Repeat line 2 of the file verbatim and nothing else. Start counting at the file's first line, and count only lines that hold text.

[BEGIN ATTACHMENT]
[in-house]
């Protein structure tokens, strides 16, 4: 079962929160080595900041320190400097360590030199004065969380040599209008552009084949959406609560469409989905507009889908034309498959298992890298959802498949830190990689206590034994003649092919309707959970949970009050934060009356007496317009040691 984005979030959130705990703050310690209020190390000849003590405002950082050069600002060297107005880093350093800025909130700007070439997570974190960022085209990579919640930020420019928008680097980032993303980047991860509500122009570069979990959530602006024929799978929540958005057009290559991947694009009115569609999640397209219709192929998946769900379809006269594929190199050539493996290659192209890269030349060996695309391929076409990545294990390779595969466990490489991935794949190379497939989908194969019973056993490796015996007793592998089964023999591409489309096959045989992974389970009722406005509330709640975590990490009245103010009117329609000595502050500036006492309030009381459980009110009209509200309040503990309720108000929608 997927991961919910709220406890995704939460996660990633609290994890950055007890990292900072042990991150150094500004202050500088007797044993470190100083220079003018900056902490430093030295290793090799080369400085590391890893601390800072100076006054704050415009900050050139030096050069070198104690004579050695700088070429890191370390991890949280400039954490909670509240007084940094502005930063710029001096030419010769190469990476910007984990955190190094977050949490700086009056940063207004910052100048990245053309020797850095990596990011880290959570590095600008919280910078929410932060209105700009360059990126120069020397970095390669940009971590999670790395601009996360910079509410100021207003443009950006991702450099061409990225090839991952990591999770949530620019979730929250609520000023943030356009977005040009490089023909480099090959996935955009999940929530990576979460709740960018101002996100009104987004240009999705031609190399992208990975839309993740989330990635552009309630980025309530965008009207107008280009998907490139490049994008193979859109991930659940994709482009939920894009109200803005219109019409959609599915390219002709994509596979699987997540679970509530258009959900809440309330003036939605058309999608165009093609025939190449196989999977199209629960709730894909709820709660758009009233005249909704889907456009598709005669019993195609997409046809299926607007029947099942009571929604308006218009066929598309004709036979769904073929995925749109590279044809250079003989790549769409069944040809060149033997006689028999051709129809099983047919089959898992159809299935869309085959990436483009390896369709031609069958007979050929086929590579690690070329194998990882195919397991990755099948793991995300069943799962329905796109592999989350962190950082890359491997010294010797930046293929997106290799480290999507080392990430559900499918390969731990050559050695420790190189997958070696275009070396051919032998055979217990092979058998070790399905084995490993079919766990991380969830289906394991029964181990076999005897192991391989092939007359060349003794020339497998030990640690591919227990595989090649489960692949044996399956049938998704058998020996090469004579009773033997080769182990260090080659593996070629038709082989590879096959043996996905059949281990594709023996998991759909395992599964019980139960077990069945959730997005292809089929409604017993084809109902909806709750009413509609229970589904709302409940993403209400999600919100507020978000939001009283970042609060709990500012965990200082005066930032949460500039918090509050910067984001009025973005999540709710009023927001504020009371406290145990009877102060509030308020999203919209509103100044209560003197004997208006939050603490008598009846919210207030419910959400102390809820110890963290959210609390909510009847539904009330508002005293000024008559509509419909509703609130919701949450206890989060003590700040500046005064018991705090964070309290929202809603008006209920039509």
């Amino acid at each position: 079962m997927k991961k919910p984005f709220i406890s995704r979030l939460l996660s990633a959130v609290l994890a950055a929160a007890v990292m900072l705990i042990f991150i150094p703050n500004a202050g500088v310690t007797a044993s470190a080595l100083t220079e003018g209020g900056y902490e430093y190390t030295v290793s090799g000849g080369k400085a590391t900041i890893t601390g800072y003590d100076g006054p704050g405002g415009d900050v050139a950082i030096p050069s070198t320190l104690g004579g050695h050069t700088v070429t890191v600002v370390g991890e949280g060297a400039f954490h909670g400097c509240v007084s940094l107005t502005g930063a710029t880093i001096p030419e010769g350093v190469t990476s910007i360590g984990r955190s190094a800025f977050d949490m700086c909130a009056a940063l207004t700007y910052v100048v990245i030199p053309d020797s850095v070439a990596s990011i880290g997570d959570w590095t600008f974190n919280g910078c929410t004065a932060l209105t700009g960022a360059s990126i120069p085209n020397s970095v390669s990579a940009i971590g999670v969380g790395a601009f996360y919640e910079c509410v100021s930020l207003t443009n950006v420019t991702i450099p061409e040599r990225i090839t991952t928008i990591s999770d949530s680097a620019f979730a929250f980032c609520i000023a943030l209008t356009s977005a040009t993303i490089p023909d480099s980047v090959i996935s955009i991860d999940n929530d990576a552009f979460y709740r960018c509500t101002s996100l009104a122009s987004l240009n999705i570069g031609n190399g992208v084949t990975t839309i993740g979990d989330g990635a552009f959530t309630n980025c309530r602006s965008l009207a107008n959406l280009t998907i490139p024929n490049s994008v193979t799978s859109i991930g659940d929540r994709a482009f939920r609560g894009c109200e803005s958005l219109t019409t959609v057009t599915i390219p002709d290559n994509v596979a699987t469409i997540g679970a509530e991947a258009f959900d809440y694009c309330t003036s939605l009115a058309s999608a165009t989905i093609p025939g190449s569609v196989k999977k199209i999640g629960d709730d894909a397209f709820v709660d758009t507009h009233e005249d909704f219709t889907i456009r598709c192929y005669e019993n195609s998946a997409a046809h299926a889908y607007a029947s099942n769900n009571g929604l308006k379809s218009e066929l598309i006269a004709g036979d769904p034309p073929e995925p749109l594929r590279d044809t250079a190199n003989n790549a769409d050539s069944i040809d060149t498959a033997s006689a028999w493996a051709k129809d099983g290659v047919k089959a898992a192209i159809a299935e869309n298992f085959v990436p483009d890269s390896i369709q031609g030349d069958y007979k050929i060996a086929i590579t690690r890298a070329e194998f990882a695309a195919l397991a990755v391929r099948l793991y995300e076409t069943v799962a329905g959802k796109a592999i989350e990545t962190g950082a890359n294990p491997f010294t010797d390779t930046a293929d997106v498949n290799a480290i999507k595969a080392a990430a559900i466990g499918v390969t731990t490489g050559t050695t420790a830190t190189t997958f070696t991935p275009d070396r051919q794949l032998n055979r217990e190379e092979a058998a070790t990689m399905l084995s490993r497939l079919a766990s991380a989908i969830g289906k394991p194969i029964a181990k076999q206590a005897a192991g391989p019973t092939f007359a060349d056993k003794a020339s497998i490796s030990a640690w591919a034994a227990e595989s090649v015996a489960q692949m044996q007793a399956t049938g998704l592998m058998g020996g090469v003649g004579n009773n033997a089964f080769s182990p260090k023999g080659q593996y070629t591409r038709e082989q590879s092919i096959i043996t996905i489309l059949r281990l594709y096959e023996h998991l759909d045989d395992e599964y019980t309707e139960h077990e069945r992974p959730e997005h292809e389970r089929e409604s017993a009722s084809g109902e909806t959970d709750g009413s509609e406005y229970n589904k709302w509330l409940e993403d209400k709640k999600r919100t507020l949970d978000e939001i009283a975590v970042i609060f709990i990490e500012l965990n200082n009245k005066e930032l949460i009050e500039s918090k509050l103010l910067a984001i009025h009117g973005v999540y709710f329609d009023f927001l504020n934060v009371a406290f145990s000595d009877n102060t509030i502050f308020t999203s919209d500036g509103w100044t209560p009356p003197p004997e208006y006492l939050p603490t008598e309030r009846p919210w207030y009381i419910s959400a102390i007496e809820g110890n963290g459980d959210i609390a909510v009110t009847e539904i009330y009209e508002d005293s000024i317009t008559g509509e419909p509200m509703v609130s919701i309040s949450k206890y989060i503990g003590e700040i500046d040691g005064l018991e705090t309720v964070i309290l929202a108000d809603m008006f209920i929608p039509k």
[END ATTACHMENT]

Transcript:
């Protein structure tokens, strides 16, 4: 079962929160080595900041320190400097360590030199004065969380040599209008552009084949959406609560469409989905507009889908034309498959298992890298959802498949830190990689206590034994003649092919309707959970949970009050934060009356007496317009040691 984005979030959130705990703050310690209020190390000849003590405002950082050069600002060297107005880093350093800025909130700007070439997570974190960022085209990579919640930020420019928008680097980032993303980047991860509500122009570069979990959530602006024929799978929540958005057009290559991947694009009115569609999640397209219709192929998946769900379809006269594929190199050539493996290659192209890269030349060996695309391929076409990545294990390779595969466990490489991935794949190379497939989908194969019973056993490796015996007793592998089964023999591409489309096959045989992974389970009722406005509330709640975590990490009245103010009117329609000595502050500036006492309030009381459980009110009209509200309040503990309720108000929608 997927991961919910709220406890995704939460996660990633609290994890950055007890990292900072042990991150150094500004202050500088007797044993470190100083220079003018900056902490430093030295290793090799080369400085590391890893601390800072100076006054704050415009900050050139030096050069070198104690004579050695700088070429890191370390991890949280400039954490909670509240007084940094502005930063710029001096030419010769190469990476910007984990955190190094977050949490700086009056940063207004910052100048990245053309020797850095990596990011880290959570590095600008919280910078929410932060209105700009360059990126120069020397970095390669940009971590999670790395601009996360910079509410100021207003443009950006991702450099061409990225090839991952990591999770949530620019979730929250609520000023943030356009977005040009490089023909480099090959996935955009999940929530990576979460709740960018101002996100009104987004240009999705031609190399992208990975839309993740989330990635552009309630980025309530965008009207107008280009998907490139490049994008193979859109991930659940994709482009939920894009109200803005219109019409959609599915390219002709994509596979699987997540679970509530258009959900809440309330003036939605058309999608165009093609025939190449196989999977199209629960709730894909709820709660758009009233005249909704889907456009598709005669019993195609997409046809299926607007029947099942009571929604308006218009066929598309004709036979769904073929995925749109590279044809250079003989790549769409069944040809060149033997006689028999051709129809099983047919089959898992159809299935869309085959990436483009390896369709031609069958007979050929086929590579690690070329194998990882195919397991990755099948793991995300069943799962329905796109592999989350962190950082890359491997010294010797930046293929997106290799480290999507080392990430559900499918390969731990050559050695420790190189997958070696275009070396051919032998055979217990092979058998070790399905084995490993079919766990991380969830289906394991029964181990076999005897192991391989092939007359060349003794020339497998030990640690591919227990595989090649489960692949044996399956049938998704058998020996090469004579009773033997080769182990260090080659593996070629038709082989590879096959043996996905059949281990594709023996998991759909395992599964019980139960077990069945959730997005292809089929409604017993084809109902909806709750009413509609229970589904709302409940993403209400999600919100507020978000939001009283970042609060709990500012965990200082005066930032949460500039918090509050910067984001009025973005999540709710009023927001504020009371406290145990009877102060509030308020999203919209509103100044209560003197004997208006939050603490008598009846919210207030419910959400102390809820110890963290959210609390909510009847539904009330508002005293000024008559509509419909509703609130919701949450206890989060003590700040500046005064018991705090964070309290929202809603008006209920039509």